Story at a glance
- Chien-Shiung Wu will be featured on an upcoming United States Postal Service stamp.
- USPS described Wu as “one of the most influential nuclear physicists of the 20th century.”
- The stamp was designed by Art Director Ethel Kessler with original art by Kam Mak.
It’s been quite a year for the United States Postal Service. But just like many Americans, the federal agency is looking forward to 2021.
The postal service revealed several designs for upcoming stamps on Tuesday, including an ode to the Year of the Ox, a commemoration of Japanese American Soldiers of WWII and Chien-Shiung Wu.
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Wu’s granddaughter, a journalist, shared the news on social media, noting that in addition to being one of the most influential nuclear physicists of the 20th century, Wu "also loved overfeeding her granddaughter and taking her to the zoo.”
Some truly exciting news: my grandmother, Dr. Chien-Shiung Wu, is going to be on a Forever stamp from the U.S. Postal Service. She was a nuclear physicist who helped disprove a fundamental law of nature and changed a field dominated by men. We’re so grateful for the honor. pic.twitter.com/cIL23tki80— Jada Yuan (@jadabird) November 17, 2020
She is perhaps best known for a historic experiment overturning what was then considered a fundamental law of nature: the law of symmetry, according to the National Park Service (NPS), which also paid tribute to her participation in the Manhattan Project as part of the National Historic Park site. The experiment proved essential to research that later won the Nobel Prize, although Wu was not listed as a winner.
Her career marked a series of firsts: the first Pupin Professor of Physics at Columbia University in 1973, the first woman to be elected president of the American Physical Society, the Cyrus B. Comstock Award of the National Academy of Sciences, and the first woman to receive an honorary doctorate in science from Princeton, according to her obituary in the New York Times.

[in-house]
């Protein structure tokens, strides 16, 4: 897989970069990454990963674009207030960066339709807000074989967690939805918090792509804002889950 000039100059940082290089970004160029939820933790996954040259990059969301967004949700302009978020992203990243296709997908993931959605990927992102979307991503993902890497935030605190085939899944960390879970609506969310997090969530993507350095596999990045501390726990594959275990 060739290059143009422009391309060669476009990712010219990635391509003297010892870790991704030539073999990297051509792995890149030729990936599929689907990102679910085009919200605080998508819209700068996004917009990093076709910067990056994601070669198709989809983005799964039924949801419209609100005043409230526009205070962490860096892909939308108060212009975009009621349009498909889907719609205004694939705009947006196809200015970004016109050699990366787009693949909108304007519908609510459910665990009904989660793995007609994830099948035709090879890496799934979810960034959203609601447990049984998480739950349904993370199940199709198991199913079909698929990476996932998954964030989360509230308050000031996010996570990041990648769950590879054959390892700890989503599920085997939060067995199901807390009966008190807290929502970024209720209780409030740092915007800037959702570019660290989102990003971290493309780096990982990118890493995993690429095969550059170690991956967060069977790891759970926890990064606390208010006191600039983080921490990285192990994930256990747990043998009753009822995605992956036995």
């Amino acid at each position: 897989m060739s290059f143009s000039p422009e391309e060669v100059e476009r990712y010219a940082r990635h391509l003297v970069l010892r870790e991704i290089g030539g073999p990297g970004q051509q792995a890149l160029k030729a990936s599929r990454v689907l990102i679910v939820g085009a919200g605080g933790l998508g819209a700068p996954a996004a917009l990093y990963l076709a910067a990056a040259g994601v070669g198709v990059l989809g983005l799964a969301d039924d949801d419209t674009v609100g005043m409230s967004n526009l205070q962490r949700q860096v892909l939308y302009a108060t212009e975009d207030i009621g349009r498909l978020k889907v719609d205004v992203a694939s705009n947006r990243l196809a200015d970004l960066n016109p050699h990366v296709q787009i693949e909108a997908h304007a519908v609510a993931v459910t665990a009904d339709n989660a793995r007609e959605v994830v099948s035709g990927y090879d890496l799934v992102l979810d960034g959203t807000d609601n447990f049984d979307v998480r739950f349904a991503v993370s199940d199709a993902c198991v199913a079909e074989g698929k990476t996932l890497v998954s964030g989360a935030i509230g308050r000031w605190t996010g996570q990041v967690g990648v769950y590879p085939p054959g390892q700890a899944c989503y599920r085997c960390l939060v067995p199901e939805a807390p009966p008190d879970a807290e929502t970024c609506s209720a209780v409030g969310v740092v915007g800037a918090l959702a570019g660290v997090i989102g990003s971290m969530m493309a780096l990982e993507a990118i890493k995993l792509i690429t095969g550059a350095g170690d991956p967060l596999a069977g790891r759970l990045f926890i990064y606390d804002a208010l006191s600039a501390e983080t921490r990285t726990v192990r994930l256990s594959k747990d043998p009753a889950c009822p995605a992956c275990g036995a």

“During a career that spanned more than 40 years in a field dominated by men, she established herself as the authority on conducting precise and accurate research to test fundamental theories of physics,” said Postal Service in a release.
Known to some as “The First Lady of Physics” Wu’s trailblazing career began in China. A middle child and the only daughter, Wu attended Mingde Women’s Vocational Continuing School, founded by her father, who believed in educating women even though it was against societal norms of the time, according to the NPS.
Wu graduated at the top of her class with a degree in physics from Nanjing University before immigrating to the United States in the 1930s, where she met her husband at the University of California Berkeley and obtained a PhD in physics. She never saw her family again, first due to World War II and later her father's warning not to return to Communist China, according to the NPS, but when she died in 1997, her ashes were buried in the Mingde School courtyard.
She died of a stroke at 84 in Manhattan, leaving behind her husband, Dr. Luke C. L. Yuan, and a son Vincent Yuan — Jada Yuan’s father.
After Jada shared news of the stamp, which was designed by Art Director Ethel Kessler with original art by Kam Mak, fans on social media paid tribute to Wu, sharing their own stories.
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